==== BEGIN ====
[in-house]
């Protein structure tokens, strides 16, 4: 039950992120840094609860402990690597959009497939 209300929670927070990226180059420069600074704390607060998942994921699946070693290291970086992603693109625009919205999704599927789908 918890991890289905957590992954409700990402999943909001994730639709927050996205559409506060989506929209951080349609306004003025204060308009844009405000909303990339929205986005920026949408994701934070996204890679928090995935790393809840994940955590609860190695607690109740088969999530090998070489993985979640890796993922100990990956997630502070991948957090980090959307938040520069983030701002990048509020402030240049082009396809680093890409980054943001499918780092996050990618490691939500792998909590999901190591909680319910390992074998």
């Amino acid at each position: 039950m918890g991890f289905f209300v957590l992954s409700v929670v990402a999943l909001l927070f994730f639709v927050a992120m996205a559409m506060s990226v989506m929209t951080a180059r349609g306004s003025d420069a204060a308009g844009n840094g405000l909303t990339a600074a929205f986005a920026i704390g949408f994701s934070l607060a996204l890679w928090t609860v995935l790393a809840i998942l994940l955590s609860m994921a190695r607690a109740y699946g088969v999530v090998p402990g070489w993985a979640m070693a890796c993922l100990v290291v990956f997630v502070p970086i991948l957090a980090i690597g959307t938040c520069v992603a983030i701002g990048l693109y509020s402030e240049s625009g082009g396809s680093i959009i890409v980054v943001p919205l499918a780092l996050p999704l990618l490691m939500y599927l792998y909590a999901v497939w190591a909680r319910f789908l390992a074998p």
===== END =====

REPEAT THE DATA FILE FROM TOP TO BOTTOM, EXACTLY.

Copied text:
[in-house]
């Protein structure tokens, strides 16, 4: 039950992120840094609860402990690597959009497939 209300929670927070990226180059420069600074704390607060998942994921699946070693290291970086992603693109625009919205999704599927789908 918890991890289905957590992954409700990402999943909001994730639709927050996205559409506060989506929209951080349609306004003025204060308009844009405000909303990339929205986005920026949408994701934070996204890679928090995935790393809840994940955590609860190695607690109740088969999530090998070489993985979640890796993922100990990956997630502070991948957090980090959307938040520069983030701002990048509020402030240049082009396809680093890409980054943001499918780092996050990618490691939500792998909590999901190591909680319910390992074998």
């Amino acid at each position: 039950m918890g991890f289905f209300v957590l992954s409700v929670v990402a999943l909001l927070f994730f639709v927050a992120m996205a559409m506060s990226v989506m929209t951080a180059r349609g306004s003025d420069a204060a308009g844009n840094g405000l909303t990339a600074a929205f986005a920026i704390g949408f994701s934070l607060a996204l890679w928090t609860v995935l790393a809840i998942l994940l955590s609860m994921a190695r607690a109740y699946g088969v999530v090998p402990g070489w993985a979640m070693a890796c993922l100990v290291v990956f997630v502070p970086i991948l957090a980090i690597g959307t938040c520069v992603a983030i701002g990048l693109y509020s402030e240049s625009g082009g396809s680093i959009i890409v980054v943001p919205l499918a780092l996050p999704l990618l490691m939500y599927l792998y909590a999901v497939w190591a909680r319910f789908l390992a074998p």